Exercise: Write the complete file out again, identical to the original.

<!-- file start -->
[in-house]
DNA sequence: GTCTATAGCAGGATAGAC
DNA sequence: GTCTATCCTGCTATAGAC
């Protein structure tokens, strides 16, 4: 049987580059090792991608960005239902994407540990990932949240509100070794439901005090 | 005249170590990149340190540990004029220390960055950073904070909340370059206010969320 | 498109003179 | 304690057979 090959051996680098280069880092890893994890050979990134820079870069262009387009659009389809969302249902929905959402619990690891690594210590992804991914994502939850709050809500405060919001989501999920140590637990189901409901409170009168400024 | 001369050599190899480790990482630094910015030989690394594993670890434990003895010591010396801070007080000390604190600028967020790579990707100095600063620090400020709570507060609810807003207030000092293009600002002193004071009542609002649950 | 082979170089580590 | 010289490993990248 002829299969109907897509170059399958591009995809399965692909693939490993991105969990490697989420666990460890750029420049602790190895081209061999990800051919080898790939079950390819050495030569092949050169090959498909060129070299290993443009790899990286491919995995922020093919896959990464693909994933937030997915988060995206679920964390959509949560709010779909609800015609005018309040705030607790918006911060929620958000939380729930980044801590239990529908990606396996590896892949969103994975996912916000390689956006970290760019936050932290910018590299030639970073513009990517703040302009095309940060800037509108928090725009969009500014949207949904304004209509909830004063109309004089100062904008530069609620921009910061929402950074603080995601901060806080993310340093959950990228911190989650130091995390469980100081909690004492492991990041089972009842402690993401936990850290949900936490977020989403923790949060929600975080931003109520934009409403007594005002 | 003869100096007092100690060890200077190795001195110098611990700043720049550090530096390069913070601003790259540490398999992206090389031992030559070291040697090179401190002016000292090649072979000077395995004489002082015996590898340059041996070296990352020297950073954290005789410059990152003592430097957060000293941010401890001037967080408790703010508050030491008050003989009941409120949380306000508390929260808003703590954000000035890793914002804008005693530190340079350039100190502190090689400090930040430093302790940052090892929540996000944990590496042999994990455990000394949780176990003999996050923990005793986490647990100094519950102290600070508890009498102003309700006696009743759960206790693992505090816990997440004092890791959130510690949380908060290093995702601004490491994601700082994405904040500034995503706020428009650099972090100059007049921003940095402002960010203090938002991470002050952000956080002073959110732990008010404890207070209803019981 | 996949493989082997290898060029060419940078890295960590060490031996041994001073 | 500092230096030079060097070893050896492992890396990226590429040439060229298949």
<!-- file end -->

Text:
[in-house]
DNA sequence: GTCTATAGCAGGATAGAC
DNA sequence: GTCTATCCTGCTATAGAC
């Protein structure tokens, strides 16, 4: 049987580059090792991608960005239902994407540990990932949240509100070794439901005090 | 005249170590990149340190540990004029220390960055950073904070909340370059206010969320 | 498109003179 | 304690057979 090959051996680098280069880092890893994890050979990134820079870069262009387009659009389809969302249902929905959402619990690891690594210590992804991914994502939850709050809500405060919001989501999920140590637990189901409901409170009168400024 | 001369050599190899480790990482630094910015030989690394594993670890434990003895010591010396801070007080000390604190600028967020790579990707100095600063620090400020709570507060609810807003207030000092293009600002002193004071009542609002649950 | 082979170089580590 | 010289490993990248 002829299969109907897509170059399958591009995809399965692909693939490993991105969990490697989420666990460890750029420049602790190895081209061999990800051919080898790939079950390819050495030569092949050169090959498909060129070299290993443009790899990286491919995995922020093919896959990464693909994933937030997915988060995206679920964390959509949560709010779909609800015609005018309040705030607790918006911060929620958000939380729930980044801590239990529908990606396996590896892949969103994975996912916000390689956006970290760019936050932290910018590299030639970073513009990517703040302009095309940060800037509108928090725009969009500014949207949904304004209509909830004063109309004089100062904008530069609620921009910061929402950074603080995601901060806080993310340093959950990228911190989650130091995390469980100081909690004492492991990041089972009842402690993401936990850290949900936490977020989403923790949060929600975080931003109520934009409403007594005002 | 003869100096007092100690060890200077190795001195110098611990700043720049550090530096390069913070601003790259540490398999992206090389031992030559070291040697090179401190002016000292090649072979000077395995004489002082015996590898340059041996070296990352020297950073954290005789410059990152003592430097957060000293941010401890001037967080408790703010508050030491008050003989009941409120949380306000508390929260808003703590954000000035890793914002804008005693530190340079350039100190502190090689400090930040430093302790940052090892929540996000944990590496042999994990455990000394949780176990003999996050923990005793986490647990100094519950102290600070508890009498102003309700006696009743759960206790693992505090816990997440004092890791959130510690949380908060290093995702601004490491994601700082994405904040500034995503706020428009650099972090100059007049921003940095402002960010203090938002991470002050952000956080002073959110732990008010404890207070209803019981 | 996949493989082997290898060029060419940078890295960590060490031996041994001073 | 500092230096030079060097070893050896492992890396990226590429040439060229298949």